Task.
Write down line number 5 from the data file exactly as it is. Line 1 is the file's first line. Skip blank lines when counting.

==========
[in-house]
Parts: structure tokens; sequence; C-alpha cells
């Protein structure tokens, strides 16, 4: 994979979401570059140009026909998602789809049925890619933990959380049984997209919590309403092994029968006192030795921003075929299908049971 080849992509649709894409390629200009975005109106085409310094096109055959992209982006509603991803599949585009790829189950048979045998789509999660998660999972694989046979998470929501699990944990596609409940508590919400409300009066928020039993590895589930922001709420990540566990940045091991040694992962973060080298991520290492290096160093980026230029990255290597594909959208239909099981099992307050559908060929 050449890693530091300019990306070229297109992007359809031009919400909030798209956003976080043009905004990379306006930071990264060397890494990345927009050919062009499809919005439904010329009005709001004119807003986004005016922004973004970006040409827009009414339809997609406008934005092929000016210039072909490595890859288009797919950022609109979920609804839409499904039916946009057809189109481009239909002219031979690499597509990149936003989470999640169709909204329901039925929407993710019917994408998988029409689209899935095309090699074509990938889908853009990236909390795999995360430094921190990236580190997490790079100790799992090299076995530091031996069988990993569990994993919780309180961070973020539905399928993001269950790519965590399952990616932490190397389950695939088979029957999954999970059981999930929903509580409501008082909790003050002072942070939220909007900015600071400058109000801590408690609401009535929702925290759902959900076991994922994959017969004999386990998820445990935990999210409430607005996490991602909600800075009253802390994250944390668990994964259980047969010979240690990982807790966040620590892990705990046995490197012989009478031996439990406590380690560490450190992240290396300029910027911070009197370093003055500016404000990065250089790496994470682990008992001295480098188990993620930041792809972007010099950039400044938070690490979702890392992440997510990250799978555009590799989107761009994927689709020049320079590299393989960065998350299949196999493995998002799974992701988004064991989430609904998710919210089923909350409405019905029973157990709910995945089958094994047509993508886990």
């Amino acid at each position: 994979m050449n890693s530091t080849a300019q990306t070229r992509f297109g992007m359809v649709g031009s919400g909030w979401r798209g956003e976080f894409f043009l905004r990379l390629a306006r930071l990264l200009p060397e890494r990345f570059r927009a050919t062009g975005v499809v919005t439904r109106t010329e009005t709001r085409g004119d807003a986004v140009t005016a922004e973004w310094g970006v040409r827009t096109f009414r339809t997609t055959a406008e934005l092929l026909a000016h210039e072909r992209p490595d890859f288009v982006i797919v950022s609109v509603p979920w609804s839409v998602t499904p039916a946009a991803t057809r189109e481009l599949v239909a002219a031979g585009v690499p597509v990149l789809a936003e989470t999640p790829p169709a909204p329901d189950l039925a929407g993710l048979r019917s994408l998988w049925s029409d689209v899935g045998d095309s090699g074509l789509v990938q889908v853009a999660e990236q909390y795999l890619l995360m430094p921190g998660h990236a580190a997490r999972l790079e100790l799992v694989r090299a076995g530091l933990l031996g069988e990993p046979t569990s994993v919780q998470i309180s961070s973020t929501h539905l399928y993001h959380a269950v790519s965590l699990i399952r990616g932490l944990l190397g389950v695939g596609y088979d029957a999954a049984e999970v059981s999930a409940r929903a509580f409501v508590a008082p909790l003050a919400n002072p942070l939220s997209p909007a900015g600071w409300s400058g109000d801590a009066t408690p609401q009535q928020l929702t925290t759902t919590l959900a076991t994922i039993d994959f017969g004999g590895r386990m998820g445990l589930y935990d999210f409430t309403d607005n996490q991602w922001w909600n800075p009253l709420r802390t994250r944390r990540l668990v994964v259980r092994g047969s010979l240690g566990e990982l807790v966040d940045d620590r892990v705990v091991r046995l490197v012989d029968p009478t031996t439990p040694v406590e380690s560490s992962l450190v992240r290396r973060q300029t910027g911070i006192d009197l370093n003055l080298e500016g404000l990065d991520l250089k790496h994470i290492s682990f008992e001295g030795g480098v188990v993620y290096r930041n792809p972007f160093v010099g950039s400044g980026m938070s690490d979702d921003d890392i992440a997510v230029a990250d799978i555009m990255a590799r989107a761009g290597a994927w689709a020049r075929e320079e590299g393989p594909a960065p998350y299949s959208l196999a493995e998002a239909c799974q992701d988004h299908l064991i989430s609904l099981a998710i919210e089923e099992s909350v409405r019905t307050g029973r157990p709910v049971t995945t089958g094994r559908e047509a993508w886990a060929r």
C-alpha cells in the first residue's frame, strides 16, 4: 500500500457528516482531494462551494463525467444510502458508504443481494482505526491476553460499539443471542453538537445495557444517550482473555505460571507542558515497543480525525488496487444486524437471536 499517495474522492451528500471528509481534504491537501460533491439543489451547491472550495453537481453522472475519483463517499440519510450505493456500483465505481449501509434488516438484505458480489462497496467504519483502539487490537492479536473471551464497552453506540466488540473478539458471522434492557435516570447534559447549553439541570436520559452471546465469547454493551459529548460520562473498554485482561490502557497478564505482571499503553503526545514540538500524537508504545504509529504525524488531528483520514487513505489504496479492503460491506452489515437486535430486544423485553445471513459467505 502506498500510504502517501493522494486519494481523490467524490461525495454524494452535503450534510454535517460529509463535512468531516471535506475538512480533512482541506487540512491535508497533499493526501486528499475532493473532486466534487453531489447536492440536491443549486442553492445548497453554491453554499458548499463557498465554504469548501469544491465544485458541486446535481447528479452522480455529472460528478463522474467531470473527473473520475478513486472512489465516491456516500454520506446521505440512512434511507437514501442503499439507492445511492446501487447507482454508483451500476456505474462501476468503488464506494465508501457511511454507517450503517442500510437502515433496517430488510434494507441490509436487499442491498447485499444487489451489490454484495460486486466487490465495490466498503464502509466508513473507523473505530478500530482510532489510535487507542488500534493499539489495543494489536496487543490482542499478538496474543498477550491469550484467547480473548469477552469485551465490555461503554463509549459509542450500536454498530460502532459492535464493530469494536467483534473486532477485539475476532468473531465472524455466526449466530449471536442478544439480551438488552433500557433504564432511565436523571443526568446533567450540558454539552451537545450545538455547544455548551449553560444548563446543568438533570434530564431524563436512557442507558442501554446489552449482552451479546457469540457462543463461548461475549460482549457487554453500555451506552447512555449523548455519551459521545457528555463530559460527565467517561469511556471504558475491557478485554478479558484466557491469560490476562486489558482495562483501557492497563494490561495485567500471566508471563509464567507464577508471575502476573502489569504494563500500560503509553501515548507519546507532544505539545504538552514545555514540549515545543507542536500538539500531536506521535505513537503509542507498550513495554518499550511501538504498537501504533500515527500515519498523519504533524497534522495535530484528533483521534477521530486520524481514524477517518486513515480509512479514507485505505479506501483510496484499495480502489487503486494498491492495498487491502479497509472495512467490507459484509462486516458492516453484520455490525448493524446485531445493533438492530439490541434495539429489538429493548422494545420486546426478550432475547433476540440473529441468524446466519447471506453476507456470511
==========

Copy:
C-alpha cells in the first residue's frame, strides 16, 4: 500500500457528516482531494462551494463525467444510502458508504443481494482505526491476553460499539443471542453538537445495557444517550482473555505460571507542558515497543480525525488496487444486524437471536 499517495474522492451528500471528509481534504491537501460533491439543489451547491472550495453537481453522472475519483463517499440519510450505493456500483465505481449501509434488516438484505458480489462497496467504519483502539487490537492479536473471551464497552453506540466488540473478539458471522434492557435516570447534559447549553439541570436520559452471546465469547454493551459529548460520562473498554485482561490502557497478564505482571499503553503526545514540538500524537508504545504509529504525524488531528483520514487513505489504496479492503460491506452489515437486535430486544423485553445471513459467505 502506498500510504502517501493522494486519494481523490467524490461525495454524494452535503450534510454535517460529509463535512468531516471535506475538512480533512482541506487540512491535508497533499493526501486528499475532493473532486466534487453531489447536492440536491443549486442553492445548497453554491453554499458548499463557498465554504469548501469544491465544485458541486446535481447528479452522480455529472460528478463522474467531470473527473473520475478513486472512489465516491456516500454520506446521505440512512434511507437514501442503499439507492445511492446501487447507482454508483451500476456505474462501476468503488464506494465508501457511511454507517450503517442500510437502515433496517430488510434494507441490509436487499442491498447485499444487489451489490454484495460486486466487490465495490466498503464502509466508513473507523473505530478500530482510532489510535487507542488500534493499539489495543494489536496487543490482542499478538496474543498477550491469550484467547480473548469477552469485551465490555461503554463509549459509542450500536454498530460502532459492535464493530469494536467483534473486532477485539475476532468473531465472524455466526449466530449471536442478544439480551438488552433500557433504564432511565436523571443526568446533567450540558454539552451537545450545538455547544455548551449553560444548563446543568438533570434530564431524563436512557442507558442501554446489552449482552451479546457469540457462543463461548461475549460482549457487554453500555451506552447512555449523548455519551459521545457528555463530559460527565467517561469511556471504558475491557478485554478479558484466557491469560490476562486489558482495562483501557492497563494490561495485567500471566508471563509464567507464577508471575502476573502489569504494563500500560503509553501515548507519546507532544505539545504538552514545555514540549515545543507542536500538539500531536506521535505513537503509542507498550513495554518499550511501538504498537501504533500515527500515519498523519504533524497534522495535530484528533483521534477521530486520524481514524477517518486513515480509512479514507485505505479506501483510496484499495480502489487503486494498491492495498487491502479497509472495512467490507459484509462486516458492516453484520455490525448493524446485531445493533438492530439490541434495539429489538429493548422494545420486546426478550432475547433476540440473529441468524446466519447471506453476507456470511